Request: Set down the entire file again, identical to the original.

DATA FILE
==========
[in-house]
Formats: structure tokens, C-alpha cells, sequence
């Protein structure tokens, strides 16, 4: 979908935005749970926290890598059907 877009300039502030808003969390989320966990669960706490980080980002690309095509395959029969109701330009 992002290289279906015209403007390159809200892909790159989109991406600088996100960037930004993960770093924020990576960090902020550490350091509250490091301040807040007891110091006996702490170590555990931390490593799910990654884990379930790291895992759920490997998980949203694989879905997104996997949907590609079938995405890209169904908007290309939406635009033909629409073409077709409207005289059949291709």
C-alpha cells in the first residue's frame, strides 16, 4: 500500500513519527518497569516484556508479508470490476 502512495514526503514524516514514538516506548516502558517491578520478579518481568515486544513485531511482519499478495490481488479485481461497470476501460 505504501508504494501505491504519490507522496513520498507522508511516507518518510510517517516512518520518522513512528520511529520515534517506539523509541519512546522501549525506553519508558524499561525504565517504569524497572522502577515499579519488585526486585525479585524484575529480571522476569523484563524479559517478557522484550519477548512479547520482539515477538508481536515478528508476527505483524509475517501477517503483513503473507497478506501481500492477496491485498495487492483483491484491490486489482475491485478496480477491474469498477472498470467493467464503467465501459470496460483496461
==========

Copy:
[in-house]
Formats: structure tokens, C-alpha cells, sequence
């Protein structure tokens, strides 16, 4: 979908935005749970926290890598059907 877009300039502030808003969390989320966990669960706490980080980002690309095509395959029969109701330009 992002290289279906015209403007390159809200892909790159989109991406600088996100960037930004993960770093924020990576960090902020550490350091509250490091301040807040007891110091006996702490170590555990931390490593799910990654884990379930790291895992759920490997998980949203694989879905997104996997949907590609079938995405890209169904908007290309939406635009033909629409073409077709409207005289059949291709």
C-alpha cells in the first residue's frame, strides 16, 4: 500500500513519527518497569516484556508479508470490476 502512495514526503514524516514514538516506548516502558517491578520478579518481568515486544513485531511482519499478495490481488479485481461497470476501460 505504501508504494501505491504519490507522496513520498507522508511516507518518510510517517516512518520518522513512528520511529520515534517506539523509541519512546522501549525506553519508558524499561525504565517504569524497572522502577515499579519488585526486585525479585524484575529480571522476569523484563524479559517478557522484550519477548512479547520482539515477538508481536515478528508476527505483524509475517501477517503483513503473507497478506501481500492477496491485498495487492483483491484491490486489482475491485478496480477491474469498477472498470467493467464503467465501459470496460483496461